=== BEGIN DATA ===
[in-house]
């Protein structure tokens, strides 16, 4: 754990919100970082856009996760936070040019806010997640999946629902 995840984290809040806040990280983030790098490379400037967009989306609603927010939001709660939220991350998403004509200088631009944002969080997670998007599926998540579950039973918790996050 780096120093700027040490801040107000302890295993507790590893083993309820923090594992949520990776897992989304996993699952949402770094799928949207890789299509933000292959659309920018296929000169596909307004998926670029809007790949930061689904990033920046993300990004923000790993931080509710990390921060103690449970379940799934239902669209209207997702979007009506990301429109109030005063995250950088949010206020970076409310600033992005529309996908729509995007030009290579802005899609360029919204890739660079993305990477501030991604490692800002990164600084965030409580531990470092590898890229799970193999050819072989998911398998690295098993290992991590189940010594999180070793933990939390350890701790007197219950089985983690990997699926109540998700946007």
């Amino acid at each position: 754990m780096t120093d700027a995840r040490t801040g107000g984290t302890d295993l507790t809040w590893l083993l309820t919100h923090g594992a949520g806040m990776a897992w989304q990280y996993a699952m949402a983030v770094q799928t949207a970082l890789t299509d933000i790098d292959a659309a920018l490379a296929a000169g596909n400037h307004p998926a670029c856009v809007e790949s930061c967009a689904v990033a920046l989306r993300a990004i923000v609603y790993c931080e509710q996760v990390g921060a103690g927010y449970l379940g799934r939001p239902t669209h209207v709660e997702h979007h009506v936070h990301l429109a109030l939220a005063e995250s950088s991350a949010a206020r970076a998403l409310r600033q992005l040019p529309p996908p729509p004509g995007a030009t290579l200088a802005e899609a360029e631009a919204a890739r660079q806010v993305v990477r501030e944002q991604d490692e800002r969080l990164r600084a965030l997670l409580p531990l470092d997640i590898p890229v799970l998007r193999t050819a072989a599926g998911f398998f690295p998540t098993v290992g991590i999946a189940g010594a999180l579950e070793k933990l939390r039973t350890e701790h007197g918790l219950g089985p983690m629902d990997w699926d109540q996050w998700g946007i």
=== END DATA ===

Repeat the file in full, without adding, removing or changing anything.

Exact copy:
[in-house]
């Protein structure tokens, strides 16, 4: 754990919100970082856009996760936070040019806010997640999946629902 995840984290809040806040990280983030790098490379400037967009989306609603927010939001709660939220991350998403004509200088631009944002969080997670998007599926998540579950039973918790996050 780096120093700027040490801040107000302890295993507790590893083993309820923090594992949520990776897992989304996993699952949402770094799928949207890789299509933000292959659309920018296929000169596909307004998926670029809007790949930061689904990033920046993300990004923000790993931080509710990390921060103690449970379940799934239902669209209207997702979007009506990301429109109030005063995250950088949010206020970076409310600033992005529309996908729509995007030009290579802005899609360029919204890739660079993305990477501030991604490692800002990164600084965030409580531990470092590898890229799970193999050819072989998911398998690295098993290992991590189940010594999180070793933990939390350890701790007197219950089985983690990997699926109540998700946007």
């Amino acid at each position: 754990m780096t120093d700027a995840r040490t801040g107000g984290t302890d295993l507790t809040w590893l083993l309820t919100h923090g594992a949520g806040m990776a897992w989304q990280y996993a699952m949402a983030v770094q799928t949207a970082l890789t299509d933000i790098d292959a659309a920018l490379a296929a000169g596909n400037h307004p998926a670029c856009v809007e790949s930061c967009a689904v990033a920046l989306r993300a990004i923000v609603y790993c931080e509710q996760v990390g921060a103690g927010y449970l379940g799934r939001p239902t669209h209207v709660e997702h979007h009506v936070h990301l429109a109030l939220a005063e995250s950088s991350a949010a206020r970076a998403l409310r600033q992005l040019p529309p996908p729509p004509g995007a030009t290579l200088a802005e899609a360029e631009a919204a890739r660079q806010v993305v990477r501030e944002q991604d490692e800002r969080l990164r600084a965030l997670l409580p531990l470092d997640i590898p890229v799970l998007r193999t050819a072989a599926g998911f398998f690295p998540t098993v290992g991590i999946a189940g010594a999180l579950e070793k933990l939390r039973t350890e701790h007197g918790l219950g089985p983690m629902d990997w699926d109540q996050w998700g946007i």